Albert Einstein is without a doubt one of the brightest minds to ever live on Earth. He was a German-born Theoretical physicist and the researchers responsible for developing the general theory of relativity which is one of the two pillars of modern physics.
Throughout the years Albert Einstein’s remained as insightful and philosophical, traits that gave his special character meaning as he moved through life
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Just like Tesla, Einstein was far ahead of his time envisioning things that to others seem as impossible, strange or unorthodox.
Here below we have 20 quotes from Albert Einstein that we really like and will most definitely teach you something new.
“The further the spiritual evolution of mankind advances, the more certain it seems to me that the path to genuine religiosity does not lie through the fear of life, and the fear of death, and blind faith, but through striving after rational knowledge.”
“A human being is a part of a whole, called by us _universe_, a part limited in time and space. He experiences himself, his thoughts and feelings as something separated from the rest… a kind of optical delusion of his consciousness. This delusion is a kind of prison for us, restricting us to our personal desires and to affection for a few persons nearest to us. Our task must be to free ourselves from this prison by widening our circle of compassion to embrace all living creatures and the whole of nature in its beauty.”
“I never think of the future. It comes soon enough.”
“Imagination is more important than knowledge. For knowledge is limited, whereas imagination embraces the entire world, stimulating progress, giving birth to evolution.”
“I want to know God’s thoughts; the rest are details.”
“Whoever undertakes to set himself up as a judge of Truth and Knowledge is shipwrecked by the laughter of the gods.”
“The only real valuable thing is intuition.”
“Human knowledge and skills alone cannot lead humanity to a happy and dignified life. Humanity has every reason to place the proclaimers of high moral standards and values above the discoverers of objective truth.”
“Heroism on command, senseless violence, and all the loathsome nonsense that goes by the name of patriotism — how passionately I hate them!”
“Yes, we have to divide up our time like that, between our politics and our equations. But to me our equations are far more important, for politics are only a matter of present concern. A mathematical equation stands forever.”
“A person starts to live when he can live outside himself.”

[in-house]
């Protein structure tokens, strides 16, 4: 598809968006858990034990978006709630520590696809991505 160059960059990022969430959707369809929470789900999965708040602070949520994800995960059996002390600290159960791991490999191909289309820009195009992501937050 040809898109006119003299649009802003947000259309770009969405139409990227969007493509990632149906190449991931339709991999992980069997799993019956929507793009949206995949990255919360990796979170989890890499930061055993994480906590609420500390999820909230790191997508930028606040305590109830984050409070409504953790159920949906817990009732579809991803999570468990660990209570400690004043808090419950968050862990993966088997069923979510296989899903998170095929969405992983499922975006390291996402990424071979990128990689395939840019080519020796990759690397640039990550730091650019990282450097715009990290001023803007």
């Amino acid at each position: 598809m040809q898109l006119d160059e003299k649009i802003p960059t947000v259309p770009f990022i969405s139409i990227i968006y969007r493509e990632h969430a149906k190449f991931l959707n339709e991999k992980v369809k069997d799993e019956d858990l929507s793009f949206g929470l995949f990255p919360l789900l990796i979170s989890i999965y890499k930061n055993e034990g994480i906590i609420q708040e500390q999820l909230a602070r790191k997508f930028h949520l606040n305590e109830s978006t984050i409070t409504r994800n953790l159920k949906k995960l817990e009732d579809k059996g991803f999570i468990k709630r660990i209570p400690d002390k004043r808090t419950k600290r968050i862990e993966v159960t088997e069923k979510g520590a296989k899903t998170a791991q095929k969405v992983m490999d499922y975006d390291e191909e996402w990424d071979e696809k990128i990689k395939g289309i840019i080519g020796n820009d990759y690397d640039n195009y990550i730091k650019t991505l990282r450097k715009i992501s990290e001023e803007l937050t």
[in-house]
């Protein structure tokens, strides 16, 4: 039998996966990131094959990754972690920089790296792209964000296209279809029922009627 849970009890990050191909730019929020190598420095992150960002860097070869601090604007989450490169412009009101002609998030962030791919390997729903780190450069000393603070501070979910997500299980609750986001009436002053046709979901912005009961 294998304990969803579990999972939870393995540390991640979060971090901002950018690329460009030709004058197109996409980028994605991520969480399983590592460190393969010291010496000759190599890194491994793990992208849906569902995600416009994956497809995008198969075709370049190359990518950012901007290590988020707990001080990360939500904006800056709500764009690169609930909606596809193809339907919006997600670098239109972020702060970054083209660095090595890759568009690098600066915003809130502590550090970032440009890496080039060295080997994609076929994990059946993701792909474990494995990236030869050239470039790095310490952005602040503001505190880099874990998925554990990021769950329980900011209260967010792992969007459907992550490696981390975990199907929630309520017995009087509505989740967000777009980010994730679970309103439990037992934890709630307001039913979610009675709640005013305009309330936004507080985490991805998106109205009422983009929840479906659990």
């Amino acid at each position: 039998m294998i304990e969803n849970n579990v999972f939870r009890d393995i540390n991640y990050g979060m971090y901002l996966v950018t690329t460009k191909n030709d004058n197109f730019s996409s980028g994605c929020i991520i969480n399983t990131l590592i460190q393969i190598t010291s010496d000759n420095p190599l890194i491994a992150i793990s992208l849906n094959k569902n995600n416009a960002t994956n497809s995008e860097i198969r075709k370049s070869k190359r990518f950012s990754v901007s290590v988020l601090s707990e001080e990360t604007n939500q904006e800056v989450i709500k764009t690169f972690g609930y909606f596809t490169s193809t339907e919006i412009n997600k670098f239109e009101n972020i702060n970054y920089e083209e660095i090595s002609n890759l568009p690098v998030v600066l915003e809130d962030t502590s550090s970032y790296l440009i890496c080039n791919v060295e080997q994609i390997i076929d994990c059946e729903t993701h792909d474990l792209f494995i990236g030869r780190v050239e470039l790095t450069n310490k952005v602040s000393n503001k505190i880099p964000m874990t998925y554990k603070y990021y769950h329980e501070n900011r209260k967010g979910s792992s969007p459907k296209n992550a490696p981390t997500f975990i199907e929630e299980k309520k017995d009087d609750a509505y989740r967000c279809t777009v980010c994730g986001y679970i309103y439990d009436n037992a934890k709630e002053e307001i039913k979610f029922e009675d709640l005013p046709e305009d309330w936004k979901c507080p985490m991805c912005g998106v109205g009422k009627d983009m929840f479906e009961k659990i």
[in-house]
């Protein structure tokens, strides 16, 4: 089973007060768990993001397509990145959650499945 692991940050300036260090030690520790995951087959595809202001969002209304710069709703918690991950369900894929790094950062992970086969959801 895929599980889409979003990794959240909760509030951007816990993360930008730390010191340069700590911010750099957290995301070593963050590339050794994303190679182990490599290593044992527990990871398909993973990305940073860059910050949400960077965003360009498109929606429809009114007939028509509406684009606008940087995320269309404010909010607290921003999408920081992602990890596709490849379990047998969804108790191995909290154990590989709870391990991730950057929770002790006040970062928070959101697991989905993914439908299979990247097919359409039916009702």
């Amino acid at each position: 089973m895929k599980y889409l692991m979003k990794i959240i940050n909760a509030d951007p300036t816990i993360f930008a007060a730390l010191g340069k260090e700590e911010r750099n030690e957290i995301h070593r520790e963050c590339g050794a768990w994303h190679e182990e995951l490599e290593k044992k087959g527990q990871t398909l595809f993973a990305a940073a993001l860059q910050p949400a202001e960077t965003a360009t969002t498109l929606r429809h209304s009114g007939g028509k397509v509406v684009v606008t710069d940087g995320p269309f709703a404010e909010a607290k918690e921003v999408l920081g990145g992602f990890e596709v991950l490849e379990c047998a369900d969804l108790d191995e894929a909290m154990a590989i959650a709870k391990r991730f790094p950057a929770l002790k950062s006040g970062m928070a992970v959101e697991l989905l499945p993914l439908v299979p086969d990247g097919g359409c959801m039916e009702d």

“Falling in love is not at all the most stupid thing that people do— but gravitation cannot be held responsible for it.”
“The most beautiful experience we can have is the mysterious. It is the fundamental emotion that stands at the cradle of true art and true science.”
“I am convinced that He (God) does not play dice.”
“He who joyfully marches to music rank and file, has already earned my contempt. He has been given a large brain by mistake, since for him the spinal cord would surely suffice. This disgrace to civilization should be done away with at once. Heroism at command, how violently I hate all this, how despicable and ignoble war is; I would rather be torn to shreds than be a part of so base an action. It is my conviction that killing under the cloak of war is nothing but an act of murder.”
“God is subtle but he is not malicious.”
“My religion consists of a humble admiration of the illimitable superior spirit who reveals himself in the slight details we are able to perceive with our frail and feeble mind.”
“Weakness of attitude becomes weakness of character.
“Common sense is nothing more than a deposit of prejudices laid down by the mind before you reach eighteen.”
“Life is like riding a bicycle. To keep your balance you must keep moving”
But what about aliens?
There was an intriguing item from January 1920, a reference to an article in the London Daily Mail, whose correspondent had asked the soon-to-be Nobel laureate his opinions about extraterrestrial life.
Radio pioneer Guglielmo Marconi had recently told the same paper about mysterious signals he speculated may have come from Mars. What did Einstein think?
“There is every reason to believe that Mars and other planets are inhabited,” answered the professor.
“Why should the earth be the only planet supporting human life? It is not singular in any other respect. But if intelligent creatures do exist, as we may assume they do elsewhere in the universe, I should not expect them to try to communicate with the earth by wireless [radio]. Light rays, the direction of which can be controlled much more easily, would more probably be the first method attempted.”